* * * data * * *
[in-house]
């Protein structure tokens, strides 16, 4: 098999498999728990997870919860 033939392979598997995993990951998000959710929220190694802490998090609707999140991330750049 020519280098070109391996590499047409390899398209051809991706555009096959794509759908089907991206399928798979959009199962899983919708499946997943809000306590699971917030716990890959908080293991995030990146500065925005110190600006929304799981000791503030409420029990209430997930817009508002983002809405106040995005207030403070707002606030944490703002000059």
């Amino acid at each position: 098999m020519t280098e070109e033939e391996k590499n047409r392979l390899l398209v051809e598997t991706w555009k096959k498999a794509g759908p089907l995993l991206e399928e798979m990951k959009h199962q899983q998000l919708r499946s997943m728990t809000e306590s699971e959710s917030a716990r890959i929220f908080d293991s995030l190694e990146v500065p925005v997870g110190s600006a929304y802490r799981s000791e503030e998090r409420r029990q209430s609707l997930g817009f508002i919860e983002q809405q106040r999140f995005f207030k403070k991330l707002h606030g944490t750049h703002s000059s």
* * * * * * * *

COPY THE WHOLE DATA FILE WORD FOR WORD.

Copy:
[in-house]
């Protein structure tokens, strides 16, 4: 098999498999728990997870919860 033939392979598997995993990951998000959710929220190694802490998090609707999140991330750049 020519280098070109391996590499047409390899398209051809991706555009096959794509759908089907991206399928798979959009199962899983919708499946997943809000306590699971917030716990890959908080293991995030990146500065925005110190600006929304799981000791503030409420029990209430997930817009508002983002809405106040995005207030403070707002606030944490703002000059």
């Amino acid at each position: 098999m020519t280098e070109e033939e391996k590499n047409r392979l390899l398209v051809e598997t991706w555009k096959k498999a794509g759908p089907l995993l991206e399928e798979m990951k959009h199962q899983q998000l919708r499946s997943m728990t809000e306590s699971e959710s917030a716990r890959i929220f908080d293991s995030l190694e990146v500065p925005v997870g110190s600006a929304y802490r799981s000791e503030e998090r409420r029990q209430s609707l997930g817009f508002i919860e983002q809405q106040r999140f995005f207030k403070k991330l707002h606030g944490t750049h703002s000059s």